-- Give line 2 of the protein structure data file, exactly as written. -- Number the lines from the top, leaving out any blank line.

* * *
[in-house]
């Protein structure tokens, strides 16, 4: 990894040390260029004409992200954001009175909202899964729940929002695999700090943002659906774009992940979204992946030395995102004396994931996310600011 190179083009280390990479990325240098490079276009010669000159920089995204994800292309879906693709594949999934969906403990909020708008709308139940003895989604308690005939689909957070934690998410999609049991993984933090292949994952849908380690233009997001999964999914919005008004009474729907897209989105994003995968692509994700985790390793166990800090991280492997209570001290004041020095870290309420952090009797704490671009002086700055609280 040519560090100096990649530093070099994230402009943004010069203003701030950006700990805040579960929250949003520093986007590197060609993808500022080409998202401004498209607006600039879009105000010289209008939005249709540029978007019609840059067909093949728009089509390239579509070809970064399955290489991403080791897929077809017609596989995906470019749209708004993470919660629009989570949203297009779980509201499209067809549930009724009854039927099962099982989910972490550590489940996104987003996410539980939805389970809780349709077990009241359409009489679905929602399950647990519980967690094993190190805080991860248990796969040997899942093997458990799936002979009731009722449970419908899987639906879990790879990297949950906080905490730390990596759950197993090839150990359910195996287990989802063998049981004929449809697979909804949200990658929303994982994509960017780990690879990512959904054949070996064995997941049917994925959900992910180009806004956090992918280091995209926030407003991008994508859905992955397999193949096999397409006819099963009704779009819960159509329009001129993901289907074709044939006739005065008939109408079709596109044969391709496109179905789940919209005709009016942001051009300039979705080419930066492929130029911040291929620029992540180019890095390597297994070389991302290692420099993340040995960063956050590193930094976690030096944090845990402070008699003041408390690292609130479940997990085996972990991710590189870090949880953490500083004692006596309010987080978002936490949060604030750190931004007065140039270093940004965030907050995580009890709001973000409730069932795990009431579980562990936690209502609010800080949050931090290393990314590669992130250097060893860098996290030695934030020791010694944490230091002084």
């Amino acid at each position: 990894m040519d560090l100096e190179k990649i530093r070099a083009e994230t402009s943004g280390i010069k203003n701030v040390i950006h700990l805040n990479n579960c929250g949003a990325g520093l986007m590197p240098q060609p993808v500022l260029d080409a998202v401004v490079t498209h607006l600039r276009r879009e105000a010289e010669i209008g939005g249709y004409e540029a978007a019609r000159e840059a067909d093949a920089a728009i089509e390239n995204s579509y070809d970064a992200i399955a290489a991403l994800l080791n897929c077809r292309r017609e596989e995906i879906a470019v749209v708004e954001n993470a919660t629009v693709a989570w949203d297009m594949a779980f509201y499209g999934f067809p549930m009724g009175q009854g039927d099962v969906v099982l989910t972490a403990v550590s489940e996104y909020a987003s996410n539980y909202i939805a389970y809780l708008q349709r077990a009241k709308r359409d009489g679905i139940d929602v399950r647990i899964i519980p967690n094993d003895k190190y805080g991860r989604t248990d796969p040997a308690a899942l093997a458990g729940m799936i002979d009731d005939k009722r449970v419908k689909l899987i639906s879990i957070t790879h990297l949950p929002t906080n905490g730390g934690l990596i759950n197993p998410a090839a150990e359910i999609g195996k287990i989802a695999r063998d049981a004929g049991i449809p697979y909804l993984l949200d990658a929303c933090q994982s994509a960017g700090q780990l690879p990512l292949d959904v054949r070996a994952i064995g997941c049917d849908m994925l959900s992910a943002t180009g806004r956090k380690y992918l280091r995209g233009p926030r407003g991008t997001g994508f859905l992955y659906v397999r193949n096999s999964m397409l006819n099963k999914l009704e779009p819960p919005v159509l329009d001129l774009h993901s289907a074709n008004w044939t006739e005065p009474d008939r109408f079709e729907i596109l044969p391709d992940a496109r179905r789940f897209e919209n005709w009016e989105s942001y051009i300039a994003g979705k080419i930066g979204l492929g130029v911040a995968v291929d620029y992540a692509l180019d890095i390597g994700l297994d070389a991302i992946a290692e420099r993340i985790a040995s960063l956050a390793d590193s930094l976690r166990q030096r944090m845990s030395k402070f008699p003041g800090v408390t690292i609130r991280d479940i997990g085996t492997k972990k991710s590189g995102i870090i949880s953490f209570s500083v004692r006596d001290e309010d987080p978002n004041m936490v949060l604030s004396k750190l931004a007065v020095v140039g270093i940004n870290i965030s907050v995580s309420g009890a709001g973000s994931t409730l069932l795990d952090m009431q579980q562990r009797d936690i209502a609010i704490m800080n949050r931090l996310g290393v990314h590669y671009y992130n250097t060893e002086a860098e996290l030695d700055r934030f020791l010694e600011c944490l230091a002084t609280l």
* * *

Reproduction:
């Protein structure tokens, strides 16, 4: 990894040390260029004409992200954001009175909202899964729940929002695999700090943002659906774009992940979204992946030395995102004396994931996310600011 190179083009280390990479990325240098490079276009010669000159920089995204994800292309879906693709594949999934969906403990909020708008709308139940003895989604308690005939689909957070934690998410999609049991993984933090292949994952849908380690233009997001999964999914919005008004009474729907897209989105994003995968692509994700985790390793166990800090991280492997209570001290004041020095870290309420952090009797704490671009002086700055609280 040519560090100096990649530093070099994230402009943004010069203003701030950006700990805040579960929250949003520093986007590197060609993808500022080409998202401004498209607006600039879009105000010289209008939005249709540029978007019609840059067909093949728009089509390239579509070809970064399955290489991403080791897929077809017609596989995906470019749209708004993470919660629009989570949203297009779980509201499209067809549930009724009854039927099962099982989910972490550590489940996104987003996410539980939805389970809780349709077990009241359409009489679905929602399950647990519980967690094993190190805080991860248990796969040997899942093997458990799936002979009731009722449970419908899987639906879990790879990297949950906080905490730390990596759950197993090839150990359910195996287990989802063998049981004929449809697979909804949200990658929303994982994509960017780990690879990512959904054949070996064995997941049917994925959900992910180009806004956090992918280091995209926030407003991008994508859905992955397999193949096999397409006819099963009704779009819960159509329009001129993901289907074709044939006739005065008939109408079709596109044969391709496109179905789940919209005709009016942001051009300039979705080419930066492929130029911040291929620029992540180019890095390597297994070389991302290692420099993340040995960063956050590193930094976690030096944090845990402070008699003041408390690292609130479940997990085996972990991710590189870090949880953490500083004692006596309010987080978002936490949060604030750190931004007065140039270093940004965030907050995580009890709001973000409730069932795990009431579980562990936690209502609010800080949050931090290393990314590669992130250097060893860098996290030695934030020791010694944490230091002084």